While Father Abraham and the men conversed, I noticed Sarah behind the tent opening eavesdropping. ‘Typical nosey woman.’ I thought. ‘Always wanting to know what’s going on.’ But then I realised that I myself was hanging around in the background to do just that.
Then one of the men said, “Where is your wife, Sarah?”
“In the tent.” Abraham replied.
And then came this crazy prediction: “I will surely return to you in due season, and your wife Sarah shall have a son.”
And Sarah did what I was too polite to do – she laughed.
The man said, “Why did Sarah laugh and say, ‘Shall I indeed bear a child, now that I am old?’ Is anything too wonderful for the Lord? At a set time I will return to you, in due season, and Sarah shall have a son.”
Sarah denied her laughter, because she was afraid, and he said, “Oh yes, you did laugh.” But it was a gentle reproof, as though he wanted to allay her fear.
At that point I left them for my own tent, but kept an eye on them from a distance. The three men eventually left, walking out towards Sodom. But then they just seemed to disappear. Mind you, it could have been a trick of the evening light. Father Abraham stayed where he was however, praying to his god, pleading with him about something. I wondered whether this invisible god who made such extravagant promises was listening, and that night took my god out of my bag and thanked him that he wasn’t like that. With him I was safe, never having to deal with such nonsense.
It was some time later that I had to eat my words.
Sarah announced that she was pregnant.
The women in the camp threw a party like nothing you have ever seen. There was feasting, music, singing and dancing around the fire well into the night.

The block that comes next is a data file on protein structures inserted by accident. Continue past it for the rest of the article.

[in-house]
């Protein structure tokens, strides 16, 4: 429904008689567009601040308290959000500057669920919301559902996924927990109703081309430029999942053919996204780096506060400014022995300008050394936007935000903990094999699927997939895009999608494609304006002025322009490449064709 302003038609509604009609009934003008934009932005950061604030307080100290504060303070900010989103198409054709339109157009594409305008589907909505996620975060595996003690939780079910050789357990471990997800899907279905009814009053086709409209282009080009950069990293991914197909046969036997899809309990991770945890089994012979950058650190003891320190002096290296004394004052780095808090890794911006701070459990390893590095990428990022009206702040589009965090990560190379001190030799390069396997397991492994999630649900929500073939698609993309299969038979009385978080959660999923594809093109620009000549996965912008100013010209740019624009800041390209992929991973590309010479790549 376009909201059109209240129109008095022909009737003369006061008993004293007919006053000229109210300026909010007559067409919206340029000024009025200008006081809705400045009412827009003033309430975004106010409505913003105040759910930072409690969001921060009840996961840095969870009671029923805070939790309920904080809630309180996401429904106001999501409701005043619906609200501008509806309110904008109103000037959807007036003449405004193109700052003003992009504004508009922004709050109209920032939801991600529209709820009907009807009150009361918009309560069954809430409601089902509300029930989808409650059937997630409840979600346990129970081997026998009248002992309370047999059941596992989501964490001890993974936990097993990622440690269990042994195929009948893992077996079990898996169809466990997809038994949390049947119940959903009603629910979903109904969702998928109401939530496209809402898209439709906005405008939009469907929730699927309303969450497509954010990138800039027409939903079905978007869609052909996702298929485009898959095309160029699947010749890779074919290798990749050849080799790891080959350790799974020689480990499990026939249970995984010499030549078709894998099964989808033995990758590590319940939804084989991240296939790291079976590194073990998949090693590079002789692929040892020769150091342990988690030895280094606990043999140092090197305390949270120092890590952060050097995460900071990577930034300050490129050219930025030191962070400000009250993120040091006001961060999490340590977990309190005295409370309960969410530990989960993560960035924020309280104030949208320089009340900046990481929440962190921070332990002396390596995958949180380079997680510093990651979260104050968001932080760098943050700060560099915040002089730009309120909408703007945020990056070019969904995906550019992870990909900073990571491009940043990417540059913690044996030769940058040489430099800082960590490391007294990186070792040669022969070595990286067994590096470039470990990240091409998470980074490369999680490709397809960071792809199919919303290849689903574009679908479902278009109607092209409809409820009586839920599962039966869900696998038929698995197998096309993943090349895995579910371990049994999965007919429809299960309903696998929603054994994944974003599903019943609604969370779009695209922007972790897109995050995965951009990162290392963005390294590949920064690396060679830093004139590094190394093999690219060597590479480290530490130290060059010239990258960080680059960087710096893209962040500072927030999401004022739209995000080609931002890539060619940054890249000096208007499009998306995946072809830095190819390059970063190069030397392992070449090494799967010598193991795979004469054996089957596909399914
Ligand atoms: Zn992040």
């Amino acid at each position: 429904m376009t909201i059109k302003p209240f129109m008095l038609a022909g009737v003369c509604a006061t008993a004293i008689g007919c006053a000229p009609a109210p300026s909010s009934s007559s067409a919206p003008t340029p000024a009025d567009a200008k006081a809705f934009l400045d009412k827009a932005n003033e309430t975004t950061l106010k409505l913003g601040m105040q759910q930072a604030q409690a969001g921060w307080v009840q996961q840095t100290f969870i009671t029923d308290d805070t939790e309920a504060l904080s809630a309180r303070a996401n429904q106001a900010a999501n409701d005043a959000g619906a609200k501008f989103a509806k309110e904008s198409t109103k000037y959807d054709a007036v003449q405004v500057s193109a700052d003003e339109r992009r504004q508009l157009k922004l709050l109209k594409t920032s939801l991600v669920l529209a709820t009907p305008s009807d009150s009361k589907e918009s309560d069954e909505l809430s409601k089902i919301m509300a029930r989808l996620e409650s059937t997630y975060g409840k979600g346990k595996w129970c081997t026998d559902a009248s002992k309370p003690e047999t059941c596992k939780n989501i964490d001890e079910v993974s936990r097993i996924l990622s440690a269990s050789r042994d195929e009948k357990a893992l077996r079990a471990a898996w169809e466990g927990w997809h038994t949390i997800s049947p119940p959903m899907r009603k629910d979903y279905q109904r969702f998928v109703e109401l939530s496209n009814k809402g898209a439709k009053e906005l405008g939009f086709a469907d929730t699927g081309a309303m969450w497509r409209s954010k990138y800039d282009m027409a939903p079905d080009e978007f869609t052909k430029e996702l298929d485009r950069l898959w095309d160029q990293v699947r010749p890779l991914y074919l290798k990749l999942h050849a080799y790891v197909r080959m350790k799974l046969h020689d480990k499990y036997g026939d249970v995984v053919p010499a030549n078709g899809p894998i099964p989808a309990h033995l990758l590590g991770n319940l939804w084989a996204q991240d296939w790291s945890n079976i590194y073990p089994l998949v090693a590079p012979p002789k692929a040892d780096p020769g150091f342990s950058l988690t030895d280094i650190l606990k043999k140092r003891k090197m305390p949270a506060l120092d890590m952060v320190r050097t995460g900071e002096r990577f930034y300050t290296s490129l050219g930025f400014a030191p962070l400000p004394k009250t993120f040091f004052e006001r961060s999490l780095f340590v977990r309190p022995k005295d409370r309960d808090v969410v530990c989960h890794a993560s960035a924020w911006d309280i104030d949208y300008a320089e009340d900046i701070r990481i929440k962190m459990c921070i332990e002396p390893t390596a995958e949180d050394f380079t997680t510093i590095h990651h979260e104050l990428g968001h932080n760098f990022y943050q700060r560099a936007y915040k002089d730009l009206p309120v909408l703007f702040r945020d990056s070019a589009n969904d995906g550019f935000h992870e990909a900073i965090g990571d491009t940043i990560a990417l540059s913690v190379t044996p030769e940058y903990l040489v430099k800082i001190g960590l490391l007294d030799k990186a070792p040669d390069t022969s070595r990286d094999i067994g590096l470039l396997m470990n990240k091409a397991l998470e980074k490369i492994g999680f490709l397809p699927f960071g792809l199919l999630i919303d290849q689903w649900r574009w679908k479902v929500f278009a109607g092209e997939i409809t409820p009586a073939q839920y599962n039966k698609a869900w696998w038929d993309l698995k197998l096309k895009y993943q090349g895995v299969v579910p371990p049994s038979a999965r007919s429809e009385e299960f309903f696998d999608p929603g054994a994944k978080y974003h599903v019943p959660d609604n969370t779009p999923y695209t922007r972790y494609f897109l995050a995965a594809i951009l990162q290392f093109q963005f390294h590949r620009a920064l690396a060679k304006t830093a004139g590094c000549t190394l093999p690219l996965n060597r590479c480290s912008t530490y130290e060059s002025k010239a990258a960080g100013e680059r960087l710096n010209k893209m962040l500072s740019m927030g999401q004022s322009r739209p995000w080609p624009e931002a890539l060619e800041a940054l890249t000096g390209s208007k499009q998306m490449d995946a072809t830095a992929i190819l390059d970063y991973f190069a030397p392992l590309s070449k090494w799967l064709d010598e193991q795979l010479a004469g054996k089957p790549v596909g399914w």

All my certainties about my god were being eroded. I crept up beside Father Abraham with my head burning with questions.
“Father Abraham, how could you have trusted your god to be with you on your journey away from Haran? I carry mine around, so I know he’s with me. Your’s is invisible.”
“I didn’t – at least I wasn’t absolutely certain.” he said. “Joel, my God doesn’t belong to me – I belong to him. I don’t carry him around – he carries me. He is not a safe God, but he is Faithful.”
“But how do you know, I mean really know, it’s him talking to you?”
“Sometimes, when things looked bleak, I’ve had my doubts, but I kept praying. And then something would happen, and I’d know that he’d never let me down, even if I didn’t understand what he was doing.”
“Something like what?”
Father Abraham looked around towards the firelight and Sarah, laughing and dancing with the other women, and said quietly, “Something like this.”
I went back to my tent and to my god and thought hard about what Father Abraham said. A few days later, on a foray into the desert, I ‘lost’ my little god, leaving it to be buried by the sand whipped up by fierce desert storms. And then I began to rise early to be with Father Abraham and learn to pray to this invisible, all-present God, and, to my surprise, hear him speaking to me.
Great Aunt Sarah did have her baby, whom they appropriately named Isaac – ‘he who laughs’ – and I had the privilege of holding him soon after he was born. And our laughter, which had once been a shameful breach of etiquette, now joined with Isaac’s to become the laughter of deep joy and thanksgiving.
© Rev’d Sr. Sandra Sears CSBC
17 June 2017
* The illustration at the top of this page is from ‘The Dore Bible Gallery’ by Anonymous and illustrated by Gustave Dore.